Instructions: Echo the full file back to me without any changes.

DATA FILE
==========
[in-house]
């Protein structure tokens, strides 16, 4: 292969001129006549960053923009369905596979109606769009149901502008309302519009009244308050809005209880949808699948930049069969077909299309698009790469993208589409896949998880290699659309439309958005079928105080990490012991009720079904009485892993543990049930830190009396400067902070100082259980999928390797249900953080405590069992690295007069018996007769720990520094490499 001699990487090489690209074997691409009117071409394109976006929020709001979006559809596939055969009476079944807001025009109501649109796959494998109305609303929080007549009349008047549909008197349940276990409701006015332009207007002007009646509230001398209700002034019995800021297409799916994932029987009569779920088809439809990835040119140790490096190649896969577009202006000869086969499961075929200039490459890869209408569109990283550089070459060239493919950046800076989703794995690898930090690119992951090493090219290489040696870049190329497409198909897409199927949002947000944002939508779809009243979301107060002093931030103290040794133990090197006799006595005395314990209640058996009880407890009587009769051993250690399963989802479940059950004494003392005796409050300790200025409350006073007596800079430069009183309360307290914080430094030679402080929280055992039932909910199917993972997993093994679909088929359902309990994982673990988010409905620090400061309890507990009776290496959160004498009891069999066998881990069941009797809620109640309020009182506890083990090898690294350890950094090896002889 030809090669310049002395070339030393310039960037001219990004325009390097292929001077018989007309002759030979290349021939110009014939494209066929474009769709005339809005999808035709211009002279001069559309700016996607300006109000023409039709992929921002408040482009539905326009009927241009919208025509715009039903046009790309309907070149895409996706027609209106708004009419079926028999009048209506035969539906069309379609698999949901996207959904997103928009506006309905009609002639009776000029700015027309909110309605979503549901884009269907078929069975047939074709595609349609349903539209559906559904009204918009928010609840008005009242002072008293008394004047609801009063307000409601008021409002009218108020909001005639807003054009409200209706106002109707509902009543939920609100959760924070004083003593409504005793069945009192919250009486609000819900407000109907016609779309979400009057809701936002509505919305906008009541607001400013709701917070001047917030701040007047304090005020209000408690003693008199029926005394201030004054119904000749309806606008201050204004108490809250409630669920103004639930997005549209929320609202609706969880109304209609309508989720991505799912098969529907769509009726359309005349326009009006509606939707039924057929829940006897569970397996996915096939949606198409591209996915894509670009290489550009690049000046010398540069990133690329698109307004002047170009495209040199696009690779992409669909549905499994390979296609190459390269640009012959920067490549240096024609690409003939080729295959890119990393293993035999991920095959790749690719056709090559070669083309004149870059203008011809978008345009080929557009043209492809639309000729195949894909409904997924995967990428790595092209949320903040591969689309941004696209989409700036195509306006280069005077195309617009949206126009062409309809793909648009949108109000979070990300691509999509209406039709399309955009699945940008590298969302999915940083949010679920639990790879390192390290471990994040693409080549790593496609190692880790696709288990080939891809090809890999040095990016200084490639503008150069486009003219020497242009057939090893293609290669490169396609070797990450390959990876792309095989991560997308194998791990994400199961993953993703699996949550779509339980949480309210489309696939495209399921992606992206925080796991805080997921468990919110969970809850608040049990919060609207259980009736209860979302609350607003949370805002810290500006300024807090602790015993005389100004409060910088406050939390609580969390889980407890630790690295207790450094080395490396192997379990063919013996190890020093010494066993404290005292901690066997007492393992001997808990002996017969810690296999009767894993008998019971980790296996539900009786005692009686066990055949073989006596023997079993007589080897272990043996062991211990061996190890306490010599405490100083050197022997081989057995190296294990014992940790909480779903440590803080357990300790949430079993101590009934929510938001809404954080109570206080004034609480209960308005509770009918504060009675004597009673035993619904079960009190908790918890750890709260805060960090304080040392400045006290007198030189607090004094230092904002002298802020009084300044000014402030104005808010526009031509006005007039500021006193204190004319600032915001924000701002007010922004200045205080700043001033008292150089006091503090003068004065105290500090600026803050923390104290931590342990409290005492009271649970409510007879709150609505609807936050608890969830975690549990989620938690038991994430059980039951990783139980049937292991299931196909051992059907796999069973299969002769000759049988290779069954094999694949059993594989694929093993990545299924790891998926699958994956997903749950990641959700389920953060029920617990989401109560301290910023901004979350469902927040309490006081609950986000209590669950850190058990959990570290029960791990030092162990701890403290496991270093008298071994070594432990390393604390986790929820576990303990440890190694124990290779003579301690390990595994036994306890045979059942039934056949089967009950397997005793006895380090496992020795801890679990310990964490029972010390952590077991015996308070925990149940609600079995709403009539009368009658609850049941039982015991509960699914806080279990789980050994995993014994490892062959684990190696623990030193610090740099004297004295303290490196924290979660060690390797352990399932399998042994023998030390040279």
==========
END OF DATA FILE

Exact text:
[in-house]
């Protein structure tokens, strides 16, 4: 292969001129006549960053923009369905596979109606769009149901502008309302519009009244308050809005209880949808699948930049069969077909299309698009790469993208589409896949998880290699659309439309958005079928105080990490012991009720079904009485892993543990049930830190009396400067902070100082259980999928390797249900953080405590069992690295007069018996007769720990520094490499 001699990487090489690209074997691409009117071409394109976006929020709001979006559809596939055969009476079944807001025009109501649109796959494998109305609303929080007549009349008047549909008197349940276990409701006015332009207007002007009646509230001398209700002034019995800021297409799916994932029987009569779920088809439809990835040119140790490096190649896969577009202006000869086969499961075929200039490459890869209408569109990283550089070459060239493919950046800076989703794995690898930090690119992951090493090219290489040696870049190329497409198909897409199927949002947000944002939508779809009243979301107060002093931030103290040794133990090197006799006595005395314990209640058996009880407890009587009769051993250690399963989802479940059950004494003392005796409050300790200025409350006073007596800079430069009183309360307290914080430094030679402080929280055992039932909910199917993972997993093994679909088929359902309990994982673990988010409905620090400061309890507990009776290496959160004498009891069999066998881990069941009797809620109640309020009182506890083990090898690294350890950094090896002889 030809090669310049002395070339030393310039960037001219990004325009390097292929001077018989007309002759030979290349021939110009014939494209066929474009769709005339809005999808035709211009002279001069559309700016996607300006109000023409039709992929921002408040482009539905326009009927241009919208025509715009039903046009790309309907070149895409996706027609209106708004009419079926028999009048209506035969539906069309379609698999949901996207959904997103928009506006309905009609002639009776000029700015027309909110309605979503549901884009269907078929069975047939074709595609349609349903539209559906559904009204918009928010609840008005009242002072008293008394004047609801009063307000409601008021409002009218108020909001005639807003054009409200209706106002109707509902009543939920609100959760924070004083003593409504005793069945009192919250009486609000819900407000109907016609779309979400009057809701936002509505919305906008009541607001400013709701917070001047917030701040007047304090005020209000408690003693008199029926005394201030004054119904000749309806606008201050204004108490809250409630669920103004639930997005549209929320609202609706969880109304209609309508989720991505799912098969529907769509009726359309005349326009009006509606939707039924057929829940006897569970397996996915096939949606198409591209996915894509670009290489550009690049000046010398540069990133690329698109307004002047170009495209040199696009690779992409669909549905499994390979296609190459390269640009012959920067490549240096024609690409003939080729295959890119990393293993035999991920095959790749690719056709090559070669083309004149870059203008011809978008345009080929557009043209492809639309000729195949894909409904997924995967990428790595092209949320903040591969689309941004696209989409700036195509306006280069005077195309617009949206126009062409309809793909648009949108109000979070990300691509999509209406039709399309955009699945940008590298969302999915940083949010679920639990790879390192390290471990994040693409080549790593496609190692880790696709288990080939891809090809890999040095990016200084490639503008150069486009003219020497242009057939090893293609290669490169396609070797990450390959990876792309095989991560997308194998791990994400199961993953993703699996949550779509339980949480309210489309696939495209399921992606992206925080796991805080997921468990919110969970809850608040049990919060609207259980009736209860979302609350607003949370805002810290500006300024807090602790015993005389100004409060910088406050939390609580969390889980407890630790690295207790450094080395490396192997379990063919013996190890020093010494066993404290005292901690066997007492393992001997808990002996017969810690296999009767894993008998019971980790296996539900009786005692009686066990055949073989006596023997079993007589080897272990043996062991211990061996190890306490010599405490100083050197022997081989057995190296294990014992940790909480779903440590803080357990300790949430079993101590009934929510938001809404954080109570206080004034609480209960308005509770009918504060009675004597009673035993619904079960009190908790918890750890709260805060960090304080040392400045006290007198030189607090004094230092904002002298802020009084300044000014402030104005808010526009031509006005007039500021006193204190004319600032915001924000701002007010922004200045205080700043001033008292150089006091503090003068004065105290500090600026803050923390104290931590342990409290005492009271649970409510007879709150609505609807936050608890969830975690549990989620938690038991994430059980039951990783139980049937292991299931196909051992059907796999069973299969002769000759049988290779069954094999694949059993594989694929093993990545299924790891998926699958994956997903749950990641959700389920953060029920617990989401109560301290910023901004979350469902927040309490006081609950986000209590669950850190058990959990570290029960791990030092162990701890403290496991270093008298071994070594432990390393604390986790929820576990303990440890190694124990290779003579301690390990595994036994306890045979059942039934056949089967009950397997005793006895380090496992020795801890679990310990964490029972010390952590077991015996308070925990149940609600079995709403009539009368009658609850049941039982015991509960699914806080279990789980050994995993014994490892062959684990190696623990030193610090740099004297004295303290490196924290979660060690390797352990399932399998042994023998030390040279």